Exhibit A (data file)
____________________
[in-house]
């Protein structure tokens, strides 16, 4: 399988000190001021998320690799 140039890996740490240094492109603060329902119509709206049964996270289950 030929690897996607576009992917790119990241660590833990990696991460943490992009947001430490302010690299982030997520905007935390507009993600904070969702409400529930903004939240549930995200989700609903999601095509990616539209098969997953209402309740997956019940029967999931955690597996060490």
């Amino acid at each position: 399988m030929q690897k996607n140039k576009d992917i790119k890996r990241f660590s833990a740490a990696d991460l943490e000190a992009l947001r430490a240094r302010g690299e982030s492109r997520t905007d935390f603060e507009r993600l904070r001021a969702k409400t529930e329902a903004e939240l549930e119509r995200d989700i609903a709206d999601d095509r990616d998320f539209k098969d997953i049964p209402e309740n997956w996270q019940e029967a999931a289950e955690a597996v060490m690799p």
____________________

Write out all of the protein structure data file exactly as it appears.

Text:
[in-house]
């Protein structure tokens, strides 16, 4: 399988000190001021998320690799 140039890996740490240094492109603060329902119509709206049964996270289950 030929690897996607576009992917790119990241660590833990990696991460943490992009947001430490302010690299982030997520905007935390507009993600904070969702409400529930903004939240549930995200989700609903999601095509990616539209098969997953209402309740997956019940029967999931955690597996060490």
């Amino acid at each position: 399988m030929q690897k996607n140039k576009d992917i790119k890996r990241f660590s833990a740490a990696d991460l943490e000190a992009l947001r430490a240094r302010g690299e982030s492109r997520t905007d935390f603060e507009r993600l904070r001021a969702k409400t529930e329902a903004e939240l549930e119509r995200d989700i609903a709206d999601d095509r990616d998320f539209k098969d997953i049964p209402e309740n997956w996270q019940e029967a999931a289950e955690a597996v060490m690799p």